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Barcaldine Fires up Inspiration

By Roz Pulley

Article courtesy of The Cairns Post


Angela Murphy

Stepping outside the comfort zone has paid off for teacher turned writer Angela Murphy, already tasting success in the world of words.

Cairns writer Angela Murphy is convinced that when the mood takes you, good things could lead to even greater creativity. In July of 2002, she headed down to Barcaldine in Central Queensland for the launch of a new book - Songs of the Unsung Heroes - in which her poetic tribute to the Australian working woman is featured.

So stoked was she by the blazing Barcaldine sunset that Angela wrote a short story about a country woman whose age and health have forced her to leave the land and move to the city. The 2,700-word tale, Goodbye Sunset has turned out to be a triumph. It has just won the short story category in the biennial Queensland Rural Women’s Network Cultural Competition. Angela says it was rewarding just to be short listed and thrilling to win.

But for someone who gave up the security of a permanent job at the Tropical North Queensland Institute of TAFE to dedicate herself to writing, it meant even more. “ When you get something like this, then you realise that you’re going in the right direction. I fell very encouraged.”

Angela says her winning sorry was heavily inspired by the blood red sunsets and sweeping horizons of Barcaldine. Anecdotal gems from her childhood also played a part, as did the knowledge that older people feel an acute sense of loss when their independence is threatened.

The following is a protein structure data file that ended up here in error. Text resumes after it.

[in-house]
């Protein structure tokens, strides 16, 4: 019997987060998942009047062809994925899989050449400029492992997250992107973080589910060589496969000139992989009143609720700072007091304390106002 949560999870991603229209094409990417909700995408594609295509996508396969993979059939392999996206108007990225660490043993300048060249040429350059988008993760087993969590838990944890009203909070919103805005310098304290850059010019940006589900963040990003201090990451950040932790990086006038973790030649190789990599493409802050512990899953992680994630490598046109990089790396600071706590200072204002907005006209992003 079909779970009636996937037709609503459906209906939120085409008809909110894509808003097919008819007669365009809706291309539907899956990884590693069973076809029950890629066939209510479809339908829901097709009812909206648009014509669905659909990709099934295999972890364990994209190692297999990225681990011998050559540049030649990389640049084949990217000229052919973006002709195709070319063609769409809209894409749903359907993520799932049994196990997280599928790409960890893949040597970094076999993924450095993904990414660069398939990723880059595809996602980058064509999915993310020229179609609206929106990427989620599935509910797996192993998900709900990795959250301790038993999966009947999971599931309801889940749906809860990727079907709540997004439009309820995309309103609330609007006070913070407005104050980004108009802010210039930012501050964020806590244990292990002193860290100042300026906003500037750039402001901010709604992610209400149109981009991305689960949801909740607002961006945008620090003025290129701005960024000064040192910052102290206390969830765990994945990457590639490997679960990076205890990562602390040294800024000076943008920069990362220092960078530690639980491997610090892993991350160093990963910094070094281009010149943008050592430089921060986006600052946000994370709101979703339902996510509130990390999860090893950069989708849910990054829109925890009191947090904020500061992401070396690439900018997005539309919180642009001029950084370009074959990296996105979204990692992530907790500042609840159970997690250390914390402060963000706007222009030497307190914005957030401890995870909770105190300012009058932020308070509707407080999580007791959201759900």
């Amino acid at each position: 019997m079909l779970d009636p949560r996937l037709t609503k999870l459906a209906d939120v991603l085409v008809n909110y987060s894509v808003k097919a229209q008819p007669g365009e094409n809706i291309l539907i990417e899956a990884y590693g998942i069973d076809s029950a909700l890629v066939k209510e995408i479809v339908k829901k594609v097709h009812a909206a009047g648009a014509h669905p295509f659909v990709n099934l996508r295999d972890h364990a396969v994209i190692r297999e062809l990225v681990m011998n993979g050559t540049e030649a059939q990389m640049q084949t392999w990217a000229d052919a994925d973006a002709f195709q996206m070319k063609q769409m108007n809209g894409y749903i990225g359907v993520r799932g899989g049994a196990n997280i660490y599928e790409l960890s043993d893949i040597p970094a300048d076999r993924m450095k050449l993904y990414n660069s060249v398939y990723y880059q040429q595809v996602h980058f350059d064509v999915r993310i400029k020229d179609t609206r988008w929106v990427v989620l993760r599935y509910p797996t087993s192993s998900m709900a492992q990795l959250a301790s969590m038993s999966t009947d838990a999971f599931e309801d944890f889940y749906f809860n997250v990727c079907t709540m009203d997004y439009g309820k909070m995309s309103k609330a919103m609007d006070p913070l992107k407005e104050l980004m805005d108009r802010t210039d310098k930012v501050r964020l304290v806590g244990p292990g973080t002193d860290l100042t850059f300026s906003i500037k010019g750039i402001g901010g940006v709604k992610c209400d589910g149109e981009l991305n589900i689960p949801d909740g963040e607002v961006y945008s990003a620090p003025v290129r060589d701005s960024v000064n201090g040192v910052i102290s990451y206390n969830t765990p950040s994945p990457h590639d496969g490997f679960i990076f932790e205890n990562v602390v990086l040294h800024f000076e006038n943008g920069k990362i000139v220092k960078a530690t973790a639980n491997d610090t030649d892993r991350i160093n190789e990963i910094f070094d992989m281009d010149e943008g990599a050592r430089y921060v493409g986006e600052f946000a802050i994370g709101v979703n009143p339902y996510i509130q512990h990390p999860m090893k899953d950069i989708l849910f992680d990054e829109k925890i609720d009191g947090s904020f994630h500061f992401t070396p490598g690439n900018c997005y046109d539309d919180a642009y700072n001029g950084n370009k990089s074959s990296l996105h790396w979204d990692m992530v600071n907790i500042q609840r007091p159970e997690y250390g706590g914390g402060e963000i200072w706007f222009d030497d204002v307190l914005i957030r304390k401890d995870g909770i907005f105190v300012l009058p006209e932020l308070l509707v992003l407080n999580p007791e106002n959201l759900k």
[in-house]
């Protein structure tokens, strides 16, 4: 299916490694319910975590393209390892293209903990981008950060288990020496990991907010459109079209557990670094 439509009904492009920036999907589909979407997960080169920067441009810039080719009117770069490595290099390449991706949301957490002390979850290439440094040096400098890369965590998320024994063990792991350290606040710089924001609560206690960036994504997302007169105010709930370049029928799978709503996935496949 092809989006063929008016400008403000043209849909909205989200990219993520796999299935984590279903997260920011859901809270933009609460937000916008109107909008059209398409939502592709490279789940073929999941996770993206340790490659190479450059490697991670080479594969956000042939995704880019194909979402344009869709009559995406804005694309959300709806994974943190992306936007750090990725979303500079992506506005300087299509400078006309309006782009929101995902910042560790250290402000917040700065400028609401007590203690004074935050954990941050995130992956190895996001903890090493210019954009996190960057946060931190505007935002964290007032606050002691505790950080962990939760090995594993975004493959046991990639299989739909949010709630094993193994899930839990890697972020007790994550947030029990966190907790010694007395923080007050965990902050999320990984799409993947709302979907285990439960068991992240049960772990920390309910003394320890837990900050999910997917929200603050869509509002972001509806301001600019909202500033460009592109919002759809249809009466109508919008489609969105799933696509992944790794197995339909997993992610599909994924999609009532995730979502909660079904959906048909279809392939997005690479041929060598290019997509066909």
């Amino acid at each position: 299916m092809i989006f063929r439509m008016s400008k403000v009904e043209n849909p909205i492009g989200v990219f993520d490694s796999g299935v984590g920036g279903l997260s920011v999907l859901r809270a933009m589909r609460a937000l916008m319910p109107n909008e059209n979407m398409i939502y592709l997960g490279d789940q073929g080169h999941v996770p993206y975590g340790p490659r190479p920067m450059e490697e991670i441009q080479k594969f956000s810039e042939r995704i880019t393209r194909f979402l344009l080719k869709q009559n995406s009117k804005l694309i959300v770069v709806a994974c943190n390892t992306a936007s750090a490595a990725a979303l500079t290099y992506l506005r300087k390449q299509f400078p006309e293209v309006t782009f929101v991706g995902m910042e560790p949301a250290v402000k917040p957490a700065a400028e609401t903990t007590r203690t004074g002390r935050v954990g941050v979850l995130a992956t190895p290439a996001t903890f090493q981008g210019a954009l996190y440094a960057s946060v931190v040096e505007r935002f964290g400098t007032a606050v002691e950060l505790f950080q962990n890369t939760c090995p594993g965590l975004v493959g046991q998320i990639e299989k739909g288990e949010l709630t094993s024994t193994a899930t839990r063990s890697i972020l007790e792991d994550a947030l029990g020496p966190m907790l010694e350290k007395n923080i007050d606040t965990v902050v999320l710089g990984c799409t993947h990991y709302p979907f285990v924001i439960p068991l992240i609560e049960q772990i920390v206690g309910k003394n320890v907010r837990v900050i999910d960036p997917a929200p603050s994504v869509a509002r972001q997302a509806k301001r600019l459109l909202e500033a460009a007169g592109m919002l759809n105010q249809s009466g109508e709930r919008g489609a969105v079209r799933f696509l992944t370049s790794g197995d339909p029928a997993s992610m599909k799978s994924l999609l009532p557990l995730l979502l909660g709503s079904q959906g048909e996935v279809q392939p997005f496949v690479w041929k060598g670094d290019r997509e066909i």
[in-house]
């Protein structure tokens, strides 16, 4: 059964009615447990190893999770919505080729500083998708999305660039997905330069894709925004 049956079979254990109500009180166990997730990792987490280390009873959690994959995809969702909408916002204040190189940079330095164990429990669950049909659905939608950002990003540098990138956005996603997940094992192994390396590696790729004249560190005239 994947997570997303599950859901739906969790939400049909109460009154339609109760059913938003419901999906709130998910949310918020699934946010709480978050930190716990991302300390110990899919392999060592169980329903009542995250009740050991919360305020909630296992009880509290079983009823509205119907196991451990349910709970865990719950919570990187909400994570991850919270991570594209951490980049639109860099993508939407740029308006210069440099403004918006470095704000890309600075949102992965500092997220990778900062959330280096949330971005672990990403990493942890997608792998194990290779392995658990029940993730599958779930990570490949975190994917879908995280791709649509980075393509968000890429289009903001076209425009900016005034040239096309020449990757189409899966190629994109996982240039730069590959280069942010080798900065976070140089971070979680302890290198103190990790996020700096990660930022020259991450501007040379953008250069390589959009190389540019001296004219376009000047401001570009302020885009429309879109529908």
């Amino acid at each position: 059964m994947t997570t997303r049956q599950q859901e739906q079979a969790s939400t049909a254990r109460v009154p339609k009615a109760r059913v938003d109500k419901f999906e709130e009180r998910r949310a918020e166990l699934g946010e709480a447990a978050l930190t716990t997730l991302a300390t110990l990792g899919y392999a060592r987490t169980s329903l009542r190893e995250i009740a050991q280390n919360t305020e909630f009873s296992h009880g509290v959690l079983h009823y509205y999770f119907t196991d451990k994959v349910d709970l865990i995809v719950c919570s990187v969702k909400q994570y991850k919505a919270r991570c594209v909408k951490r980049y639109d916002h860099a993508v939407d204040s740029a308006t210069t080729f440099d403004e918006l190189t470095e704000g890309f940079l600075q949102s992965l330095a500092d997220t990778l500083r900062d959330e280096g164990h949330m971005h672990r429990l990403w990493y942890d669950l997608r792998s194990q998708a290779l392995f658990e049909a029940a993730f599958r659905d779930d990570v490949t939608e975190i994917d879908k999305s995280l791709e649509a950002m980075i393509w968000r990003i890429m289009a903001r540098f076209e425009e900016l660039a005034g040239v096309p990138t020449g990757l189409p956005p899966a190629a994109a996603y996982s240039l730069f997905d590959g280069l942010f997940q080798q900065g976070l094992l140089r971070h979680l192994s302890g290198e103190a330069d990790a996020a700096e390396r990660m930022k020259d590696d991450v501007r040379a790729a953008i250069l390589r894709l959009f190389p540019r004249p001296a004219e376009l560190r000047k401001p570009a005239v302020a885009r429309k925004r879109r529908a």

Goodbye Sunset is a monologue in which the central character - a widow whose children have all left home and whose only company is a blue cattle dog - sits on a backyard swing and casts back over her life as the afternoon sun disappears.

“ She ‘s saying goodbye to the sun, to the life, to her independence,” says Angela. “When I went to Barcaldine, what really impressed me was that huge sky. The first night we were there the sunset was just spectacular. The whole sky was scarlet and the railway tracks running to Longreach were running red. So that became the backdrop to the story.”

Angela said her trip to Brisbane for the rural women’s conference - where her win was announced - was made possible through a “regional quick response grant” from the Commonwealth Government’s Regional Arts fund, managed in Queensland by the Queensland Arts Council.

“The funding is there to help regional writers and artists access professional development. Grants of up to $1000 can be made available at 48 hours notice if the funding is urgently required.”

Angela says she has been writing since high school, but only became serious about it earlier in 2002 when she took long service leave from TAFE, where she had been a disability integration officer and developed curriculum resources for the disability sector. “When I went back to TAFE in July, I realised I was going back to something I’d done for 10 years. I had a great time there but it was time to move on.”

Angela has now built herself a writing studio, attended play writing workshops, successfully ventured into travel writing and plans to concentrate on two draft novels - possibly turning one into a play. She also wants to add to her two existing degrees with a Master of Letters in Creative Writing “to keep me on task and give me some direction”.

“I’ll be looking at techniques involved in all the genres. I’m very passionate about my writing now and really enjoy what I’m doing. There’s a bit of that theory that when you do follow what you want to do and you’re passionate about it, you get rewards for your effort. I put a lot of energy into writing - mental energy and emotional energy - but I get a lot of enjoyment from it.”

 

 

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